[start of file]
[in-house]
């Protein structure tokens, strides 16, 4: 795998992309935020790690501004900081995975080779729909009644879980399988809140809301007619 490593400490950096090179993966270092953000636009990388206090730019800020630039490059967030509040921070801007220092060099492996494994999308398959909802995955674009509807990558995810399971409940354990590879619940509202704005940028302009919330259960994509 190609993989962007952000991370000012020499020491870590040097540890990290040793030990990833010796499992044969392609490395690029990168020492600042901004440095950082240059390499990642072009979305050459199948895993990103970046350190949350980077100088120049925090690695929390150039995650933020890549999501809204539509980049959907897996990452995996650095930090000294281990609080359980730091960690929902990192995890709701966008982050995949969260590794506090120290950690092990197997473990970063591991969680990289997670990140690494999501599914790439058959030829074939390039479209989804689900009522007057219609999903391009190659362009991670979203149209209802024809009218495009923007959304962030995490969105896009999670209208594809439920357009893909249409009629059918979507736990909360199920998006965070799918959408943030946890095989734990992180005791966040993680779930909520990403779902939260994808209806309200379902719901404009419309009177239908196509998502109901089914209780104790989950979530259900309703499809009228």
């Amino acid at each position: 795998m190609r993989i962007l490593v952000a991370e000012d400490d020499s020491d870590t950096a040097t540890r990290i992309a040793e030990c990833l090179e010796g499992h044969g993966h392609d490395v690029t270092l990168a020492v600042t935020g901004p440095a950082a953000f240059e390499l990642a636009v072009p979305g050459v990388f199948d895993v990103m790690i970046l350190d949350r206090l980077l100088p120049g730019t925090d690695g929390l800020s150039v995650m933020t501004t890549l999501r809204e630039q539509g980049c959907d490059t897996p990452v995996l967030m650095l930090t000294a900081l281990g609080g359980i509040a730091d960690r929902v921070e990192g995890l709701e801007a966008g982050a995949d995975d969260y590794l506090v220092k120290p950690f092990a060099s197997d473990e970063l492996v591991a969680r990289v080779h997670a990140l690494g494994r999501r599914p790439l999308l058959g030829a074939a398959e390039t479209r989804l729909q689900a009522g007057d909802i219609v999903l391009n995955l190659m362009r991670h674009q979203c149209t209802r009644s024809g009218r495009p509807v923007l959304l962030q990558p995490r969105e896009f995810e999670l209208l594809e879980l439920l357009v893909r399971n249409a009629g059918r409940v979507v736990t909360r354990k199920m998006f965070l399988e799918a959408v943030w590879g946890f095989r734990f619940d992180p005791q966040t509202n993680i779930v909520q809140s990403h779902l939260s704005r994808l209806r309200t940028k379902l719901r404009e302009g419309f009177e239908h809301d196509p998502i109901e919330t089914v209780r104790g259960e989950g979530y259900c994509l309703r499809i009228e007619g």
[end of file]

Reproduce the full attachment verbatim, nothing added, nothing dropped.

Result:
[in-house]
């Protein structure tokens, strides 16, 4: 795998992309935020790690501004900081995975080779729909009644879980399988809140809301007619 490593400490950096090179993966270092953000636009990388206090730019800020630039490059967030509040921070801007220092060099492996494994999308398959909802995955674009509807990558995810399971409940354990590879619940509202704005940028302009919330259960994509 190609993989962007952000991370000012020499020491870590040097540890990290040793030990990833010796499992044969392609490395690029990168020492600042901004440095950082240059390499990642072009979305050459199948895993990103970046350190949350980077100088120049925090690695929390150039995650933020890549999501809204539509980049959907897996990452995996650095930090000294281990609080359980730091960690929902990192995890709701966008982050995949969260590794506090120290950690092990197997473990970063591991969680990289997670990140690494999501599914790439058959030829074939390039479209989804689900009522007057219609999903391009190659362009991670979203149209209802024809009218495009923007959304962030995490969105896009999670209208594809439920357009893909249409009629059918979507736990909360199920998006965070799918959408943030946890095989734990992180005791966040993680779930909520990403779902939260994808209806309200379902719901404009419309009177239908196509998502109901089914209780104790989950979530259900309703499809009228």
């Amino acid at each position: 795998m190609r993989i962007l490593v952000a991370e000012d400490d020499s020491d870590t950096a040097t540890r990290i992309a040793e030990c990833l090179e010796g499992h044969g993966h392609d490395v690029t270092l990168a020492v600042t935020g901004p440095a950082a953000f240059e390499l990642a636009v072009p979305g050459v990388f199948d895993v990103m790690i970046l350190d949350r206090l980077l100088p120049g730019t925090d690695g929390l800020s150039v995650m933020t501004t890549l999501r809204e630039q539509g980049c959907d490059t897996p990452v995996l967030m650095l930090t000294a900081l281990g609080g359980i509040a730091d960690r929902v921070e990192g995890l709701e801007a966008g982050a995949d995975d969260y590794l506090v220092k120290p950690f092990a060099s197997d473990e970063l492996v591991a969680r990289v080779h997670a990140l690494g494994r999501r599914p790439l999308l058959g030829a074939a398959e390039t479209r989804l729909q689900a009522g007057d909802i219609v999903l391009n995955l190659m362009r991670h674009q979203c149209t209802r009644s024809g009218r495009p509807v923007l959304l962030q990558p995490r969105e896009f995810e999670l209208l594809e879980l439920l357009v893909r399971n249409a009629g059918r409940v979507v736990t909360r354990k199920m998006f965070l399988e799918a959408v943030w590879g946890f095989r734990f619940d992180p005791q966040t509202n993680i779930v909520q809140s990403h779902l939260s704005r994808l209806r309200t940028k379902l719901r404009e302009g419309f009177e239908h809301d196509p998502i109901e919330t089914v209780r104790g259960e989950g979530y259900c994509l309703r499809i009228e007619g």